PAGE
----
Darlington church hopeful despite split
Published 18 June 2012
It was a sad start to the year for the Church of St James the Great in Darlington after their vicar and 55 members of the congregation departed to join the Catholic Ordinariate.
The church was built in the 1870s and enjoyed a strong Anglo-Catholic tradition since that time but last year it became clear that a significant number of the congregation were not happy remaining in the Church of England and wanted to join the Ordinariate.
With the rest of the congregation against such a move, a split was inevitable. The departing church members included all but one of the Parish Church Council but it was an amicable farewell and the Bishop of Durham was even invited to come and preach their final service on 19 February before they joined the Personal Ordinariate of Our Lady, part of the nearby Walsingham at St Anne's RC Church.
Fast forward a few months and the church that refused to die is confidently planning for a brighter future with the 73 registered members left in the congregation. That number even includes some who returned to St James the Great after the split.
David Warren, who became Parish Church Council Chair, said: “We knew for a year that they were going to leave and it was a difficult time. We were a congregation divided, some committed to St James the Great, some committed to leaving for the Ordinariate. What happened was difficult at an individual level because some friendships were fractured. Some relationships suffered.
“When the others left, there were times when the viability of the church was questioned but we lost fewer people than we expected and a hard core remained to continue worshipping at St James the Great. We have also seen some people return after having kept away. I sat at the back of a service not long after the split happened and thought ‘this looks pretty much as it looked before’.”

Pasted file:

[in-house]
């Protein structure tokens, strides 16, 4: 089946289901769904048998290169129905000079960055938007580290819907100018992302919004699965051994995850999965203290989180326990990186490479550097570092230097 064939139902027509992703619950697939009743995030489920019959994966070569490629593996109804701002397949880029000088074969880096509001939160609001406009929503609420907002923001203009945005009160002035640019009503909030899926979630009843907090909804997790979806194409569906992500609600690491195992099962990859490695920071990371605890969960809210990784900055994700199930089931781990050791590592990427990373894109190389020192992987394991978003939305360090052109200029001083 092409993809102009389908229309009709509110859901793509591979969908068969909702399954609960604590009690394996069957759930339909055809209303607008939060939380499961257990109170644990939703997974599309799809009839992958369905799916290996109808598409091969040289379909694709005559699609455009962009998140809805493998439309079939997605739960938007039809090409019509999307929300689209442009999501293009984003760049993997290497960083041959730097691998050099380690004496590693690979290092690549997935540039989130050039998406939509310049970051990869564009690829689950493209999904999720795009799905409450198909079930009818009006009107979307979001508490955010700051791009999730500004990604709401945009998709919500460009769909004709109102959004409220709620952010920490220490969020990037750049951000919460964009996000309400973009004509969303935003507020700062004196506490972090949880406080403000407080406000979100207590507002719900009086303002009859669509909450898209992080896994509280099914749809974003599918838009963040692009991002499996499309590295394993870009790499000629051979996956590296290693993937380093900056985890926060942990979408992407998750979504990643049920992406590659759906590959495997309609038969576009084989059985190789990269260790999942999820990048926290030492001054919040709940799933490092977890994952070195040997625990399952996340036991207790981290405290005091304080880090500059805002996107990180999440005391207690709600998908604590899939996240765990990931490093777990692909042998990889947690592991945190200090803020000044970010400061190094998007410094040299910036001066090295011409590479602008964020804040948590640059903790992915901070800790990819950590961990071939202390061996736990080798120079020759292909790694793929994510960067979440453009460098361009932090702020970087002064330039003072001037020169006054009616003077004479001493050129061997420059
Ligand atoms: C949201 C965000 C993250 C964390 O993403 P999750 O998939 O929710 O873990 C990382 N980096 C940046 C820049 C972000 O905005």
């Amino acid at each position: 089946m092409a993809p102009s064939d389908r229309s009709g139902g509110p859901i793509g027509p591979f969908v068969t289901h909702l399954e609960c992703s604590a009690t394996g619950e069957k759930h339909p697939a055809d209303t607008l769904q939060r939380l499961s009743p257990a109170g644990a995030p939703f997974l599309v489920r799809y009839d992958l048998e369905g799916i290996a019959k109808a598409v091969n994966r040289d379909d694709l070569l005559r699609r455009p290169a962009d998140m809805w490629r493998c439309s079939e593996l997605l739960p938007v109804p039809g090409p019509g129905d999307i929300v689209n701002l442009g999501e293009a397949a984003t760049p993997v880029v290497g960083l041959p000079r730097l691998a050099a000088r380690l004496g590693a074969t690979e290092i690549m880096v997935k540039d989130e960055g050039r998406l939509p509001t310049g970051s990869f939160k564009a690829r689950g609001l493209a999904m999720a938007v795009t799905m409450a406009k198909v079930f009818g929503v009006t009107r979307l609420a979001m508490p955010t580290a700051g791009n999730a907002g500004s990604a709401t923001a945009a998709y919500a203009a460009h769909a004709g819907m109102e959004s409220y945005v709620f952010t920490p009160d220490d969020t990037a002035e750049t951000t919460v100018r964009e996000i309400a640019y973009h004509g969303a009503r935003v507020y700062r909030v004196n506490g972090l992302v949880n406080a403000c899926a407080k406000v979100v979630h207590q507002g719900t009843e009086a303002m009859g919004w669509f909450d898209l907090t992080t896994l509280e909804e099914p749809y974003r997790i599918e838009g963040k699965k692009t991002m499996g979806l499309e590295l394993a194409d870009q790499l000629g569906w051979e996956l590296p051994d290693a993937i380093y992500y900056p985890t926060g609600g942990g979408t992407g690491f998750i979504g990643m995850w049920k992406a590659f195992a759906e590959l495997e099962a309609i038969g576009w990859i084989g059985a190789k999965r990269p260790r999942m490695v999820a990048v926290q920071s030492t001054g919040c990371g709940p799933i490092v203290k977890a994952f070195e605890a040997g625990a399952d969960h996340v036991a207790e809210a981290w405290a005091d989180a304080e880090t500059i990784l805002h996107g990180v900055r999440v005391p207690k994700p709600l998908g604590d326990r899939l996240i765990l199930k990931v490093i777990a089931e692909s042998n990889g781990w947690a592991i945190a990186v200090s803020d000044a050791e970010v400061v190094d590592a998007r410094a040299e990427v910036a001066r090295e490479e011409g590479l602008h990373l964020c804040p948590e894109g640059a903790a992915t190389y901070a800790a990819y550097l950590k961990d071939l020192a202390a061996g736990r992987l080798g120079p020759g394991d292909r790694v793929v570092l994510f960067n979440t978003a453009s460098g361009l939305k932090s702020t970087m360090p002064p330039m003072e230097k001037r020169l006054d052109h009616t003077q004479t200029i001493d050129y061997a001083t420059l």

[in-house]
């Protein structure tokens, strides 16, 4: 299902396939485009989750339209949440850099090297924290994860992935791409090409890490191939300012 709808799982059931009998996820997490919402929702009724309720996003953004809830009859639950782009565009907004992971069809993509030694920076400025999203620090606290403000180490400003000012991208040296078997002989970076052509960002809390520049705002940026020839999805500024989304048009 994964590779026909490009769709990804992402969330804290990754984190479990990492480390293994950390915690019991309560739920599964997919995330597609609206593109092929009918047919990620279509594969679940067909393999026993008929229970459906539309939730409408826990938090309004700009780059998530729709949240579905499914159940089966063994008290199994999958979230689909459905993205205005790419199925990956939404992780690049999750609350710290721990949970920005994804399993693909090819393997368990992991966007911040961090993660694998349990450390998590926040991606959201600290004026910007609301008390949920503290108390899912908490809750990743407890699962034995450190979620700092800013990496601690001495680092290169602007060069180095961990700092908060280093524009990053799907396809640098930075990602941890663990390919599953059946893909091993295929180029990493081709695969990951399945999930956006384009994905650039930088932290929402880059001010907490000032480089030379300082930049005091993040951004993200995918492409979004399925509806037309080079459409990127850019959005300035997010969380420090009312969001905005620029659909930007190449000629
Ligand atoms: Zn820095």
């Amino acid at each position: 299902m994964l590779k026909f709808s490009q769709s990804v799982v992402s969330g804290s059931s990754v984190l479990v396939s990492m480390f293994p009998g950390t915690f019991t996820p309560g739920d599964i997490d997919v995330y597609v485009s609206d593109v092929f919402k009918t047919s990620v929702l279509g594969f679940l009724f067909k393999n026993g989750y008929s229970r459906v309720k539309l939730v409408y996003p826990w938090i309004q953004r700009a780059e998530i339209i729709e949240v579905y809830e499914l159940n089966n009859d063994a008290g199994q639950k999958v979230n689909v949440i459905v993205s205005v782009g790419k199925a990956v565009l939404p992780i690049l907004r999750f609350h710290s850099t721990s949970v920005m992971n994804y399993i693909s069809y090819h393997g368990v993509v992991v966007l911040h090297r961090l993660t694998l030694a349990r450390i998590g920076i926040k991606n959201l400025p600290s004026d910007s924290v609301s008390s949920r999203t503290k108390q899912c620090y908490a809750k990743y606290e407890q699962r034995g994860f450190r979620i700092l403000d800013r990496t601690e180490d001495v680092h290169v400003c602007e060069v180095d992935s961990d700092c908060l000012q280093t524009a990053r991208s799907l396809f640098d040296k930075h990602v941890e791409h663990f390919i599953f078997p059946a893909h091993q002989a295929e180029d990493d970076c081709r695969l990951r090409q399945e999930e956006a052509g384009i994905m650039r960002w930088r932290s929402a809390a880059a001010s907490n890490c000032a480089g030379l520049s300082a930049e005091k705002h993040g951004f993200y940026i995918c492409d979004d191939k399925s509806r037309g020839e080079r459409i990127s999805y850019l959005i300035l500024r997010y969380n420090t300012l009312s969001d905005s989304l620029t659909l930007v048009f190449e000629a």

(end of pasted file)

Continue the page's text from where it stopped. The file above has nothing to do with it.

Because of its nature as an Anglo-Catholic Church, which takes in elements of both churches, St James the Great has a congregation comprising one third local people and two thirds who travel from further afield because they are attracted by the tradition of Anglo-Catholicism.
David said the Church’s commitment to the idea remains strong, adding: “When something like this happens you are obliged under the rules to reconsider whether or not you would like to stay as an Anglo-Catholic Church and we have reaffirmed that. We have always been an Anglo-Catholic Church and we wish to remain so.
“We have changed some things. Previously, we had a daily Mass. Now, we have three a week, which are reasonably well attended. The previous ones were not always well attended.
“We see what happened to us as an opportunity and our message is that we are still here. We are open for business.”
Fellow Parish Church Council member Phillip Patterson said: “There is a feeling of optimism now. What happened has been liberating. I think some people are either coming back having previously kept away or are coming for the first time. I am certainly seeing some new faces.”
Along with the new Parish Church Council, leadership of the Church rests with The Venerable Granville Gibson, a highly experienced and respected clergyman who was brought in after the departure of the congregation members.
He said: “There is a real positive feeling about what is happening at the Church. There is an energy and an enthusiasm and I am thrilled to be part of it.”
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